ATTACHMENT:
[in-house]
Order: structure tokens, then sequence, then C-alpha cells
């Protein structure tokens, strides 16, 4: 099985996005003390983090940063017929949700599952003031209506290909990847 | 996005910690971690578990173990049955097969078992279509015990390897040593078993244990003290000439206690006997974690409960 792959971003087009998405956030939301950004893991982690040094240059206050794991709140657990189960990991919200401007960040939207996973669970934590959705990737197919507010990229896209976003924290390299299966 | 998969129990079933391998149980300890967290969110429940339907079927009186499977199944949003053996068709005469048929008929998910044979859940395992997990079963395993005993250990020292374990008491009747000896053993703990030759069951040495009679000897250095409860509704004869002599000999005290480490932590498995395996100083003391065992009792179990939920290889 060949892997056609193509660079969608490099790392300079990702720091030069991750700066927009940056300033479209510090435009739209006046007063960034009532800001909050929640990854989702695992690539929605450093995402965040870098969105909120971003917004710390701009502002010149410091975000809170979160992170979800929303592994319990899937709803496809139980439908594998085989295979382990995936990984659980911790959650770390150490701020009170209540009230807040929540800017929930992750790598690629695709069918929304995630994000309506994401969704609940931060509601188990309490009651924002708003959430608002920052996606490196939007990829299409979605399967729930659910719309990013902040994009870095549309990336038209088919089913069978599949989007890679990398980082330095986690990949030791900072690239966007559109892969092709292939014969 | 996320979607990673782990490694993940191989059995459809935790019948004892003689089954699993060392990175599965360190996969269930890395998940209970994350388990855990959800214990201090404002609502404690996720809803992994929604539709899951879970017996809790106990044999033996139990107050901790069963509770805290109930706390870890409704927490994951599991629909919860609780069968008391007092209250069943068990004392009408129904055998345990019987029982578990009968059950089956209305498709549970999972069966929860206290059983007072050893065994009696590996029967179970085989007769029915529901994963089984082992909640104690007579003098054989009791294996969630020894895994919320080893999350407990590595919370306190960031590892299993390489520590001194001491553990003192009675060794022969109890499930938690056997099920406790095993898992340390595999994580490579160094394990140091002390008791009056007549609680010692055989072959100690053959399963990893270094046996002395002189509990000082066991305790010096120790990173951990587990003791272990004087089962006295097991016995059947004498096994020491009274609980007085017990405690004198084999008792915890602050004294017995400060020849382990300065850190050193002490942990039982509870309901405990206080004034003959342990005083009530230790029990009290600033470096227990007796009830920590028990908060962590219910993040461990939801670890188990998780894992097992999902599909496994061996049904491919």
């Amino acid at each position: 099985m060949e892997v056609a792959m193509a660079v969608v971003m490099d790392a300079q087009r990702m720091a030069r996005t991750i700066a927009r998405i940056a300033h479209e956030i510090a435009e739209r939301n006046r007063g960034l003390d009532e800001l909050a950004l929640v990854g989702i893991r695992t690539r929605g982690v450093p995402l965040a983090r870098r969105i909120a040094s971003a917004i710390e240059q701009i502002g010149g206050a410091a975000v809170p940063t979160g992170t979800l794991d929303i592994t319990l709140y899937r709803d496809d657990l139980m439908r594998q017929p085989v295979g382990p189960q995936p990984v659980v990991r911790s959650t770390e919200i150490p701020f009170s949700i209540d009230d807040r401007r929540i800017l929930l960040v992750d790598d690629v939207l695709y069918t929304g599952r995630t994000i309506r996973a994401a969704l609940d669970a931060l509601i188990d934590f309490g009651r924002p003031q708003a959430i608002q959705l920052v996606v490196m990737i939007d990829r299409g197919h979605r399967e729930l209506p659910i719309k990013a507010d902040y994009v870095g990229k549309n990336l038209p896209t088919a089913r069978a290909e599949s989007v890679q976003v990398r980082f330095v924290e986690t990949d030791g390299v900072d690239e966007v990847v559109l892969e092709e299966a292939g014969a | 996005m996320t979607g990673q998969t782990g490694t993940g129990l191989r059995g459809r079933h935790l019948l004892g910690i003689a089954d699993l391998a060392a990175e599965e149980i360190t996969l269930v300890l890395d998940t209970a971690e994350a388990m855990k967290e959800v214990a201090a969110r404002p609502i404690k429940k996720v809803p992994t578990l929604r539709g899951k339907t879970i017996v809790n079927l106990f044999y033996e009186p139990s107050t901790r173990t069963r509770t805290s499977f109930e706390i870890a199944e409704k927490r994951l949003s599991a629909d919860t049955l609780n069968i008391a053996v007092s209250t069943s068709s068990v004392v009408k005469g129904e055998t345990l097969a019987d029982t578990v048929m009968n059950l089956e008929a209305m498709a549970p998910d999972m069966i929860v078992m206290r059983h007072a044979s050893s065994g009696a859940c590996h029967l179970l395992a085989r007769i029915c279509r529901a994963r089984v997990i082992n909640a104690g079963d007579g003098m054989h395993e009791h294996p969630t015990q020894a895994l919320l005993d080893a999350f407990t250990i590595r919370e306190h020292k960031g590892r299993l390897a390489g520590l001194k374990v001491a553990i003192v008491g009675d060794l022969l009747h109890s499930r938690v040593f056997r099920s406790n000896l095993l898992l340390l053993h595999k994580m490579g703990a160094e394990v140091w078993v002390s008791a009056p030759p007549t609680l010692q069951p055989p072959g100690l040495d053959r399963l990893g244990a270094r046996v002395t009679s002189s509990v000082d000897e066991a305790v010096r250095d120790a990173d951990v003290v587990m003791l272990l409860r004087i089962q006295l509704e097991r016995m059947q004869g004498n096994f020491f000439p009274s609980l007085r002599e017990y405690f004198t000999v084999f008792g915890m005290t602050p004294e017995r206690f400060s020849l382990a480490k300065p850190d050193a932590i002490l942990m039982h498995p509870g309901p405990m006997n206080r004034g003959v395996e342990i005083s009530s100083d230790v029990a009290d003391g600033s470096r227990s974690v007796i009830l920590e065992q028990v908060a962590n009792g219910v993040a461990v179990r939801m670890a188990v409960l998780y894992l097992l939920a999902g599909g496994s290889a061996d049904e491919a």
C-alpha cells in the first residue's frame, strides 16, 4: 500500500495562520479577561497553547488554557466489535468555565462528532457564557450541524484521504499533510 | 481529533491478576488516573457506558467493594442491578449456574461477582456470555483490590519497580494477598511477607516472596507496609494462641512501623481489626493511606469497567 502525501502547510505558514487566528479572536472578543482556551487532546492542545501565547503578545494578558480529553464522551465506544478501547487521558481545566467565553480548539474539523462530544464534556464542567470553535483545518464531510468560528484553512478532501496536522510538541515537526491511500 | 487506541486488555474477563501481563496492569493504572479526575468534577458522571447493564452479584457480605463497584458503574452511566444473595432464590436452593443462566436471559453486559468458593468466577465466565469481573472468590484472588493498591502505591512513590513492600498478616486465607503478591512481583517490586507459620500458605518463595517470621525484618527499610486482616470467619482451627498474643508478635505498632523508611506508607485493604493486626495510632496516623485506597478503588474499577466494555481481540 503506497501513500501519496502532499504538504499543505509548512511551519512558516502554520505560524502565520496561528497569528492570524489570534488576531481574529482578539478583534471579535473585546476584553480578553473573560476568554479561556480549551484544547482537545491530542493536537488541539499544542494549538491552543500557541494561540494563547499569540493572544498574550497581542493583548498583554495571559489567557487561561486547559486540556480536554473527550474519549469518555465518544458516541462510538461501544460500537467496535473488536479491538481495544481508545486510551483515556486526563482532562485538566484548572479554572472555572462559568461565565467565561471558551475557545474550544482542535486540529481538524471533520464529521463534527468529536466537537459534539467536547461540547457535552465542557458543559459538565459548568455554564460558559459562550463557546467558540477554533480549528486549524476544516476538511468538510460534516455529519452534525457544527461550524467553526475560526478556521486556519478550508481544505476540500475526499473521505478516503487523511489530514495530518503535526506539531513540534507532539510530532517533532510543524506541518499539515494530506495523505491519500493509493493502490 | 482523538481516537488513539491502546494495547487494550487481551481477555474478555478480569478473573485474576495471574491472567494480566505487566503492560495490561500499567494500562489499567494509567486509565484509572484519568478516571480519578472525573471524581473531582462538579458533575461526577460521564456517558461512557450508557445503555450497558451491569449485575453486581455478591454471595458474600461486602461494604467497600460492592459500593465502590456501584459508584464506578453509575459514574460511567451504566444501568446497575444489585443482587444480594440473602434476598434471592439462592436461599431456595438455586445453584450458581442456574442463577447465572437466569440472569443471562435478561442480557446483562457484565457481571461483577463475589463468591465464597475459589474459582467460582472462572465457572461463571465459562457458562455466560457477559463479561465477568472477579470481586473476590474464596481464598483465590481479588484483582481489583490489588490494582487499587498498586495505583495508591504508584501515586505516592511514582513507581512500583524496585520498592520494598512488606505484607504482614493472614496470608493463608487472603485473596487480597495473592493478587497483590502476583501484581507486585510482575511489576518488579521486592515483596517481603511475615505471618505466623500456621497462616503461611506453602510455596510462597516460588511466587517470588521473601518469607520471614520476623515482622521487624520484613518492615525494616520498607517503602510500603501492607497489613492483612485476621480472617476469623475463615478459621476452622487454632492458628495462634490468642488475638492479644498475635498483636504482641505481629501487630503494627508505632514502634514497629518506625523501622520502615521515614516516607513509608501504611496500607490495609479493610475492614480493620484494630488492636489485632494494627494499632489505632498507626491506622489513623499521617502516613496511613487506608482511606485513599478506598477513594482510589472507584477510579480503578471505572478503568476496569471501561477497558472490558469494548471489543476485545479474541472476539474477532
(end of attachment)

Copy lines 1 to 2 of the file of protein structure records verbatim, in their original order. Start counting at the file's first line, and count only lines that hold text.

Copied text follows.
[in-house]
Order: structure tokens, then sequence, then C-alpha cells